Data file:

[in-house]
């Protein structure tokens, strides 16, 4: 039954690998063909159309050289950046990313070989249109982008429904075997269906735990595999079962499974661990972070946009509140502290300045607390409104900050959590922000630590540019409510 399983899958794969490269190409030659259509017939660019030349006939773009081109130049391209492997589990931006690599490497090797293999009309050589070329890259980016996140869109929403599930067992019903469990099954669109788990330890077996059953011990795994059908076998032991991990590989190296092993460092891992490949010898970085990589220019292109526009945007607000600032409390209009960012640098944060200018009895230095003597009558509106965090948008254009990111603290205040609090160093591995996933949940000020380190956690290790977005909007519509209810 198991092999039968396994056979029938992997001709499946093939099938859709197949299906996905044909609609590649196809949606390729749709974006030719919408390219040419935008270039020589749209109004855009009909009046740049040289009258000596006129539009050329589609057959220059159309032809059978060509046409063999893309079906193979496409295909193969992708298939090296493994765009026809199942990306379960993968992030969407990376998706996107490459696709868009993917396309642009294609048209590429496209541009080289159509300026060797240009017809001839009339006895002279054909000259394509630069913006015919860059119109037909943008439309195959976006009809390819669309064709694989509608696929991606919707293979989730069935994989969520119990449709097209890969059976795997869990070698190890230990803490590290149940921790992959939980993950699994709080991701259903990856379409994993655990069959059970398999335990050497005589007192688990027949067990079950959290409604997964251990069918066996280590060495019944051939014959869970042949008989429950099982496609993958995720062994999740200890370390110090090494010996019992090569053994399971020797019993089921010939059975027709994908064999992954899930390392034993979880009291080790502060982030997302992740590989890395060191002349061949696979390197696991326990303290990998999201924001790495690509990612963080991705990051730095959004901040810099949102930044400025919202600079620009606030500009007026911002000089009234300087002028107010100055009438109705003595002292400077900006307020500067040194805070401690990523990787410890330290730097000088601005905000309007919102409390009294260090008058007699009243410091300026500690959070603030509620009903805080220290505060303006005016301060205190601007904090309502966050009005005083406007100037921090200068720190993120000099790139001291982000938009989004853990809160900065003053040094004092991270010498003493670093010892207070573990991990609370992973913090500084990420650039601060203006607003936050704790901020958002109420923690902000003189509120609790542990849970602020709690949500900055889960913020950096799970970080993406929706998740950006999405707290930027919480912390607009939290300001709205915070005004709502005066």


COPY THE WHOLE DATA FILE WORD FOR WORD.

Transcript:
[in-house]
């Protein structure tokens, strides 16, 4: 039954690998063909159309050289950046990313070989249109982008429904075997269906735990595999079962499974661990972070946009509140502290300045607390409104900050959590922000630590540019409510 399983899958794969490269190409030659259509017939660019030349006939773009081109130049391209492997589990931006690599490497090797293999009309050589070329890259980016996140869109929403599930067992019903469990099954669109788990330890077996059953011990795994059908076998032991991990590989190296092993460092891992490949010898970085990589220019292109526009945007607000600032409390209009960012640098944060200018009895230095003597009558509106965090948008254009990111603290205040609090160093591995996933949940000020380190956690290790977005909007519509209810 198991092999039968396994056979029938992997001709499946093939099938859709197949299906996905044909609609590649196809949606390729749709974006030719919408390219040419935008270039020589749209109004855009009909009046740049040289009258000596006129539009050329589609057959220059159309032809059978060509046409063999893309079906193979496409295909193969992708298939090296493994765009026809199942990306379960993968992030969407990376998706996107490459696709868009993917396309642009294609048209590429496209541009080289159509300026060797240009017809001839009339006895002279054909000259394509630069913006015919860059119109037909943008439309195959976006009809390819669309064709694989509608696929991606919707293979989730069935994989969520119990449709097209890969059976795997869990070698190890230990803490590290149940921790992959939980993950699994709080991701259903990856379409994993655990069959059970398999335990050497005589007192688990027949067990079950959290409604997964251990069918066996280590060495019944051939014959869970042949008989429950099982496609993958995720062994999740200890370390110090090494010996019992090569053994399971020797019993089921010939059975027709994908064999992954899930390392034993979880009291080790502060982030997302992740590989890395060191002349061949696979390197696991326990303290990998999201924001790495690509990612963080991705990051730095959004901040810099949102930044400025919202600079620009606030500009007026911002000089009234300087002028107010100055009438109705003595002292400077900006307020500067040194805070401690990523990787410890330290730097000088601005905000309007919102409390009294260090008058007699009243410091300026500690959070603030509620009903805080220290505060303006005016301060205190601007904090309502966050009005005083406007100037921090200068720190993120000099790139001291982000938009989004853990809160900065003053040094004092991270010498003493670093010892207070573990991990609370992973913090500084990420650039601060203006607003936050704790901020958002109420923690902000003189509120609790542990849970602020709690949500900055889960913020950096799970970080993406929706998740950006999405707290930027919480912390607009939290300001709205915070005004709502005066």